Thirty pounds of weight loss in 5 months can be accomplished by following a cardio, strength training and restricted-calorie diet, as recommended by the Centers for Disease Control and Prevention (CDC). You can break down 5 months into 20 weeks to track your progress. The CDC says losing weight at a slow rate of 1 to 2 lb. a week makes it easier to keep the weight off.
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Create a caloric deficit. Shave 500 to 1,000 calories off your daily eating, as advised by the U.S. Department of Health and Human Services. Measure everything you eat and read labels so you can be as exact as possible and get an accurate account of calories.
Use a notebook to write down what you eat and add up your calories, or use an online food diary to track what you eat and add up your calories. Livestrong.com offers a free online calorie tracker called MyPlate, which is linked in the resources.
Exercise 5 days a week for 30 minutes. Make exercise easy on yourself by breaking up your 30 minutes into shorter times, like three 10-minute walks or two 15-minute bike rides, as recommended by the CDC. Take a 30-minute cardio class instead if it is easier to stay motivated. Don't worry about what you do at first, just do something you like to create a habit.
Monitor and increase your exercise intensity if you are not losing at least 1 lb. a week during the first 10 weeks. The higher the intensity of your workouts, the more calories your body will need to use for energy, and the more weight you will lose. However, if you push yourself too hard too fast you may get discouraged.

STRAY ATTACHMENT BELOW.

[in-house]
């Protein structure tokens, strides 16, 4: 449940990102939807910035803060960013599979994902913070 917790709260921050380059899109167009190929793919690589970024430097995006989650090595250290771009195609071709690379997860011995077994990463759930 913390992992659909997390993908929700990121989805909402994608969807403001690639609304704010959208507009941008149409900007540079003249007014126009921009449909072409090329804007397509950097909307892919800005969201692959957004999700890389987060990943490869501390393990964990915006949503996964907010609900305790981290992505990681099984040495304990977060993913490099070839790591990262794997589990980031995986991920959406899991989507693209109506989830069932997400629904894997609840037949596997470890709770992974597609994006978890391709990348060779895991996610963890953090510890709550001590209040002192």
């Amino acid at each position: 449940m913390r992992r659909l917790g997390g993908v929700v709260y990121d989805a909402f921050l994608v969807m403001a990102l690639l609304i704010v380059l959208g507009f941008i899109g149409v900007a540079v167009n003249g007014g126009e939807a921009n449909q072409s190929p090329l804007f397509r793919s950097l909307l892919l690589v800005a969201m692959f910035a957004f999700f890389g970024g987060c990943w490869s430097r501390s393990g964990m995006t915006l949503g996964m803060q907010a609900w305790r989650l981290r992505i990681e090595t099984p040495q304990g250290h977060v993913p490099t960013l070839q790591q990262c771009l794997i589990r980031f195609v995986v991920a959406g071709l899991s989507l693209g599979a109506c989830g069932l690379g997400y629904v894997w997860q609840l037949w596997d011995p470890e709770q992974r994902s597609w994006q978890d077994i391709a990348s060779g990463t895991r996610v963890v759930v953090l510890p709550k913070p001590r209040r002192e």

Ease into exercise, but up the intensity to lose 1 lb. a week at first or you will not make your 5-month goal. Exercise at an intensity that causes your heart rate to speed up and your breathing to become faster, but will still allow you to talk.
Exercise harder for the last 10 weeks so you will burn off 2 lb. a week to hit your goal. Jumping rope, jogging, cross-country skiing and rollerblading are all example of physical activities that burn a high number of calories. Do these high-intensity activities 2 or 3 days a week, and then do a combination of easier activities like power walking, light aerobics, weight training, yoga or Pilates at least 2 days a week on nonconsecutive days for 60 minutes or more. Fit in 2 days of muscle-strengthening activities for 20 to 30 minutes as part of your 60 minutes on light-intensity days.